Project 6: Evolution of mechanical properties of coating systems during exposure at high temperature

M.Sc. Jurica Filipovic (1st cohort)

Supervisors: Prof. Matthias Oechsner, PD Matthias Galetz

The development of novel thermal barrier coating systems, which is the primary purpose of the Research Training Group MatCom – ComMat, highly depends on the understanding of material properties and the description of potentially occurring damage mechanisms, in addition to other important aspects of investigation. In order to ensure safe operation of components in applications under extremely high temperatures and in aggressive media, both the characterization of systeminternal interactions between the individual layer components and the description of the material system behavior under said environmental conditions are of essential importance.

The sixth project of the Research Training Group can be basically divided into three work packages. The results of these subprojects are to contribute to a description of diffusion-related damage influences, the development of reliable oxidation protection coatings and the elaboration of a fracture mechanical evaluation concept for the coating systems. The methods developed for this purpose in current and already completed research projects can be transferred and extended to the novel thermal barrier coating systems, so that in addition to the characterization of the material systems, the further development and improvement of the simulation and evaluation approaches is also aimed at within the scope of the Research Training Group.

A central component of the first work package is the modeling and simulation of the interdiffusion behavior of the layer components. In terms of design and optimization of the thermal barrier coating systems to be developed, the investigation and recording of influential factors on damaging mechanisms of this type plays an important role. Depending on thermally induced microstructural transformation processes, the thermophysical and mechanical properties of the composite systems must be characterized to the best possible approximation on the basis of selected concepts and material data.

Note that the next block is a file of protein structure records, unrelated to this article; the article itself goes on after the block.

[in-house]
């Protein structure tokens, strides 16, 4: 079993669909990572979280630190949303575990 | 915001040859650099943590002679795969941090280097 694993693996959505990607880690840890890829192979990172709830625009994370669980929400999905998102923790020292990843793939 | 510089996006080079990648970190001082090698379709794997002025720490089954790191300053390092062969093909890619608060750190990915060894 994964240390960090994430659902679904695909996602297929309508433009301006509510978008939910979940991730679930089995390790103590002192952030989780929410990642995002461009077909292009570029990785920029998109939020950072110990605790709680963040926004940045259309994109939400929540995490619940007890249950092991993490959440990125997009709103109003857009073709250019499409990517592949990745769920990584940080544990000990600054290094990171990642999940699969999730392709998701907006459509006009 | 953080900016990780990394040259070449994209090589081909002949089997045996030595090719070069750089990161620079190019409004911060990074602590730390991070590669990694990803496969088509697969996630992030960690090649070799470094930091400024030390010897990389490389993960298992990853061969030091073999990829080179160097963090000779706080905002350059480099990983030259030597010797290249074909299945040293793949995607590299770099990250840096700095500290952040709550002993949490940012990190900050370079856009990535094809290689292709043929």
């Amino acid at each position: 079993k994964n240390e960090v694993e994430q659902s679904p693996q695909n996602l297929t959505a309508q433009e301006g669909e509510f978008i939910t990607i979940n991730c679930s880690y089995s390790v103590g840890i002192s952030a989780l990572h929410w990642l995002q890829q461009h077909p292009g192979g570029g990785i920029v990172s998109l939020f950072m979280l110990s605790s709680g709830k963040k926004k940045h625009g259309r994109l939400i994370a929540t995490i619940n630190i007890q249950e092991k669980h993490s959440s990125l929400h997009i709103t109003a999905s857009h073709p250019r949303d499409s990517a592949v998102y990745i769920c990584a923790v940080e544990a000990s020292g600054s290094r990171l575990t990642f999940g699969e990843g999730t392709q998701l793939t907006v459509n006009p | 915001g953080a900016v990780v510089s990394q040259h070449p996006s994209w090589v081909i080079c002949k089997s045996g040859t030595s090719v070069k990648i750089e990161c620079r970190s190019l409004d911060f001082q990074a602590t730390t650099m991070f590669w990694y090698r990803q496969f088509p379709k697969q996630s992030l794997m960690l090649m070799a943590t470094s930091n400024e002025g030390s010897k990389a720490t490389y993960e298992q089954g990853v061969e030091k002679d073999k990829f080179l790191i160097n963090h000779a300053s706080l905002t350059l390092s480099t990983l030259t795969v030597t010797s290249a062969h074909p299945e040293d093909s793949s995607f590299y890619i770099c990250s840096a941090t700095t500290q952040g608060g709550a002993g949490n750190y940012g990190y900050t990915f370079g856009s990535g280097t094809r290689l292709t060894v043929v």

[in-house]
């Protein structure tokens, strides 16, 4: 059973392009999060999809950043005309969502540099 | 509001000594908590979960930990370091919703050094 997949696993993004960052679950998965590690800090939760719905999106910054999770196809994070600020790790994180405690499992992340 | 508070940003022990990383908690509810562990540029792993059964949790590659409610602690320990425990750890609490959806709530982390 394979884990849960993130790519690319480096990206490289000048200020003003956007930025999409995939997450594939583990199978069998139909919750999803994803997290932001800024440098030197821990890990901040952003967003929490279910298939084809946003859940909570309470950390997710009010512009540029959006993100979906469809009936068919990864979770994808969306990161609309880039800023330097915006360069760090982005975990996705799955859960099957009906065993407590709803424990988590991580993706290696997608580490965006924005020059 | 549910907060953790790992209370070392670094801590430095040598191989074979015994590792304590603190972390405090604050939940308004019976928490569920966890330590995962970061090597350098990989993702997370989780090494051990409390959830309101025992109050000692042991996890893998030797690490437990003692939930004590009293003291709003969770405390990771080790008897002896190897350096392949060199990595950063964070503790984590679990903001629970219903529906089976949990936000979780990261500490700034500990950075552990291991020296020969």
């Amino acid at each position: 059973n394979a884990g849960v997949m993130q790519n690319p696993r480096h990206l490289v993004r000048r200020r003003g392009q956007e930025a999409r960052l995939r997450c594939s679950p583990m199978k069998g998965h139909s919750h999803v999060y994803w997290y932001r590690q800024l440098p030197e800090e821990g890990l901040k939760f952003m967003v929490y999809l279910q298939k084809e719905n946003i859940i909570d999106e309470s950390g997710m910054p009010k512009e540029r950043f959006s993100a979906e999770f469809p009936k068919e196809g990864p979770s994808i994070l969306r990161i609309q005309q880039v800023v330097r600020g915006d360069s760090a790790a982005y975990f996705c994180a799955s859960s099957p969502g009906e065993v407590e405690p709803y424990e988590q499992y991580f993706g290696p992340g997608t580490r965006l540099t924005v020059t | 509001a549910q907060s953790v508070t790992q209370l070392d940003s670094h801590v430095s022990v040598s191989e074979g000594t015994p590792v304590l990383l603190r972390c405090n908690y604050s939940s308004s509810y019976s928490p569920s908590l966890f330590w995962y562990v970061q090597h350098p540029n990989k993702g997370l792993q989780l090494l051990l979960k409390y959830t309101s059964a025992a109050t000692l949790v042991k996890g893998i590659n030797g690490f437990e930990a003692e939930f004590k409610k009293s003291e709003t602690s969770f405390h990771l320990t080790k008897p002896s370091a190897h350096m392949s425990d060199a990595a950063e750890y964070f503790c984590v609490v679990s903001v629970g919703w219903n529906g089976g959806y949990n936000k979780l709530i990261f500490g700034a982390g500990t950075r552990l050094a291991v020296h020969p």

The core of the second work package is the design and subsequent optimization of suitable environmental barrier coatings (EBC). By integrating these specially developed protective coatings into the material composite, a significantly increased resistance of the material system to strongly oxidizing environments can be achieved. In order to minimize damage caused by the environmental attack as far as possible, it is necessary to adapt the protective effect of EBCs to the coating system by means of relevant parameters such as the distribution of alloying elements, Young's modulus, microstructure and coating adhesion.

The objective of the third and final phase of the project is to develop and validate an evaluation model based on fracture mechanical concepts. Taking into account and extending promising methods from previously funded research projects, the approach to be developed should be able to quantify life-limiting mechanisms in the material systems under high-temperature loading. An important aspect with regard to the development of this evaluation model is the consideration of complex microstructures and the interaction between different types of microdefects.